Video: Islamic State group threatens to kill Japan hostages

Cairo: An online video released Tuesday purported to show the Islamic State group threatening to kill two Japanese hostages unless they receive a $200 million ransom in the next 72 hours.The video, identified as being
video islamic state group threatens to kill japan...
India TV News Desk 20 Jan 2015, 12:29 PM IST

Cairo: An online video released Tuesday purported to show the Islamic State group threatening to kill two Japanese hostages unless they receive a $200 million ransom in the next 72 hours.

The video, identified as being made by the Islamic State group's al-Furqan media arm and posted on militant websites associated with the extremist group, mirrored other hostage threats made the group. The man speaking also resembled and sounded like a British militant involved in other beheadings by the Islamic State group, which now holds a third of Iraq and Syria under its self-declared caliphate.

The video shows two hostages in orange jumpsuits that the militants identify as Kenji Goto Jogo and Haruna Yukawa. Japan's Foreign Ministry's anti-terrorism section has seen the video and analysts are assessing it, a ministry official said. The official spoke on condition of anonymity because of department rules.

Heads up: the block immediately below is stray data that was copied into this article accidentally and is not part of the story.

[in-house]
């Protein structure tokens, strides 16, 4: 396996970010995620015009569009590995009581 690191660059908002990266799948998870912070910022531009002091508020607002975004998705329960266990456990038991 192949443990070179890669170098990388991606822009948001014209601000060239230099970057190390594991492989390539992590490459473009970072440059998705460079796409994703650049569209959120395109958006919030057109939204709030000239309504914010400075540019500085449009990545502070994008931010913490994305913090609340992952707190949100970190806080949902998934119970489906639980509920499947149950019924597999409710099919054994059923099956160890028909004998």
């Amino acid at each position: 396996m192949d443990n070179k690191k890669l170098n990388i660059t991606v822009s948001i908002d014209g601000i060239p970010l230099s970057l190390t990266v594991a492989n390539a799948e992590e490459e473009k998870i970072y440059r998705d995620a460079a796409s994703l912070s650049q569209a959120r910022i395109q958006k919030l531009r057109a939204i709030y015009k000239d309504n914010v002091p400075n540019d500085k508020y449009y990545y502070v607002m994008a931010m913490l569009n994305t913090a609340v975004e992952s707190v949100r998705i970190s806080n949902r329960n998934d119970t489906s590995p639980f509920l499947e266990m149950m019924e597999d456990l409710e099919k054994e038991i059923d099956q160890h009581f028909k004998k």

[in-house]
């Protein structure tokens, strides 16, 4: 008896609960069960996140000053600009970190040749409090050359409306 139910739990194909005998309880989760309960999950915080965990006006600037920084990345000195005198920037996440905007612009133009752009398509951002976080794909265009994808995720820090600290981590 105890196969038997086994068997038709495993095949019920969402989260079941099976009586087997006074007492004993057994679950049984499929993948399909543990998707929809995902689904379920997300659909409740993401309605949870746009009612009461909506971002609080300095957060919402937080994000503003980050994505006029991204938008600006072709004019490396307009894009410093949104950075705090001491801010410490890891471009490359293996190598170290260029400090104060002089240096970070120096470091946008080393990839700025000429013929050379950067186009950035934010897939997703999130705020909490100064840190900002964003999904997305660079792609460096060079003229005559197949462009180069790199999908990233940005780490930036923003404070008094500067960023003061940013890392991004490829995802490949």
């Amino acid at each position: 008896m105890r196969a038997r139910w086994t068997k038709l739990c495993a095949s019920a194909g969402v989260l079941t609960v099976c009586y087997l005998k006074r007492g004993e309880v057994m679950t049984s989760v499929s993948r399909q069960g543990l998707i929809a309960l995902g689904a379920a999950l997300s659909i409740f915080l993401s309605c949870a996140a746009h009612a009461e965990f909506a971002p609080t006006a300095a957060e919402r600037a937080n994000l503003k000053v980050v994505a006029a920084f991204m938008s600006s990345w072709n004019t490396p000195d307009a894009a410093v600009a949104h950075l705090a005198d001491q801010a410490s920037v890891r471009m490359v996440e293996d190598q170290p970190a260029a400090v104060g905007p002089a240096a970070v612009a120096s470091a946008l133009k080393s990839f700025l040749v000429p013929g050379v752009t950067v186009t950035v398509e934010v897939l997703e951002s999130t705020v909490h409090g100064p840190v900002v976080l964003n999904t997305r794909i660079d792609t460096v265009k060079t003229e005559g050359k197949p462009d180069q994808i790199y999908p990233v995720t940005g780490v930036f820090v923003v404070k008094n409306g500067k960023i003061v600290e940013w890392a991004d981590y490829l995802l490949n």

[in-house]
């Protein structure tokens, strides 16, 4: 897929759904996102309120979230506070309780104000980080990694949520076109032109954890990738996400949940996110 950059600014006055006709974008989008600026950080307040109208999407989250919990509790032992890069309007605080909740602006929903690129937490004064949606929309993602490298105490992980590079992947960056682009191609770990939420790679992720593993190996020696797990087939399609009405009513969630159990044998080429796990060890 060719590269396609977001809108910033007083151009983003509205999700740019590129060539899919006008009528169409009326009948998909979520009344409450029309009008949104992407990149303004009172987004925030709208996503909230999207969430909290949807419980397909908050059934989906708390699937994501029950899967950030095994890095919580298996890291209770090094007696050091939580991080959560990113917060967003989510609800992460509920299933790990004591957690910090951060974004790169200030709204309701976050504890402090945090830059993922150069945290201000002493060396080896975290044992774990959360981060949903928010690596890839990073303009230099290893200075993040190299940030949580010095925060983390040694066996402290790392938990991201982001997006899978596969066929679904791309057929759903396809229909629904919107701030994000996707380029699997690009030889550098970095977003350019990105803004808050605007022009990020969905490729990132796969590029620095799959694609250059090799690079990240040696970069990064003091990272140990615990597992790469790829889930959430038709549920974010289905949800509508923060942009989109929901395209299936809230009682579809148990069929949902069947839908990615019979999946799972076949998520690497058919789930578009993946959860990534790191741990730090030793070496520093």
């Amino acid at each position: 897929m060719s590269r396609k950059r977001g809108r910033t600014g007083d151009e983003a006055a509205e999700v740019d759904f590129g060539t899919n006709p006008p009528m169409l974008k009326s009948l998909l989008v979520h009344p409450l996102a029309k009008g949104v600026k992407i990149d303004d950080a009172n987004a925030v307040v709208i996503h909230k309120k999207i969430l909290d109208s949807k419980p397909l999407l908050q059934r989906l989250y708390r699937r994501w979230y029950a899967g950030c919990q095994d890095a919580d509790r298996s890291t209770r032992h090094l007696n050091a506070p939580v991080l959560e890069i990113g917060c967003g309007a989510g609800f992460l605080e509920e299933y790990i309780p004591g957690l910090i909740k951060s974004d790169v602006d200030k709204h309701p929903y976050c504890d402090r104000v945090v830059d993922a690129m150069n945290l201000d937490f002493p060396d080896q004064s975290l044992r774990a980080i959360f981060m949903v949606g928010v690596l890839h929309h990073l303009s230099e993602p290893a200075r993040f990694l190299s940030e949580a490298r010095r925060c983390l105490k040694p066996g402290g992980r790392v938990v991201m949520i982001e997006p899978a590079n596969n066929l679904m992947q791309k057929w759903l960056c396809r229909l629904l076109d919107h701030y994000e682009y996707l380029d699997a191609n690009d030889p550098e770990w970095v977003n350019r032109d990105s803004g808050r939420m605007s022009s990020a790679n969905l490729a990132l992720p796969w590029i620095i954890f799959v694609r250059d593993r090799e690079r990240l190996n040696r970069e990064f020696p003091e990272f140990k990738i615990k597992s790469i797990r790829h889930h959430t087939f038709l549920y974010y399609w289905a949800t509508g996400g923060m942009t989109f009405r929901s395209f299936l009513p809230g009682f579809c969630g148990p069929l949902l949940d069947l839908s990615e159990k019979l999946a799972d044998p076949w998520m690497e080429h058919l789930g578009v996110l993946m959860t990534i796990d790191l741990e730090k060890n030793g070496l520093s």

The militant with a British accent in the video said the Japanese were targeted for supporting Western military efforts against it.“You have proudly donated $100 million to kill our women and children, to destroy the homes of the Muslims,” the militant says.

A British-accented jihadi also has appeared in the beheading videos of slain American hostages James Foley and Steven Sotloff, and with British hostages David Haines and Alan Henning.

In August, a Japanese citizen believed to be Yukawa, a private military company operator in his early 40s, was kidnapped in Syria. His reason for going to Syria remains unclear. Goto is a Japanese journalist who went to report on Syria's civil war last year.

The Islamic State group has beheaded and shot dead hundreds of captives—mainly Syrian and Iraqi soldiers—during its sweep across the two countries, and has celebrated its mass killings in extremely graphic videos. It also holds British photojournalist John Cantlie, who has appeared in other extremist propaganda videos, and a 26-year-old American woman captured last year in Syria while working for aid groups. U.S. officials have asked that the woman not be identified out of fears for her safety.

 

 
   
 

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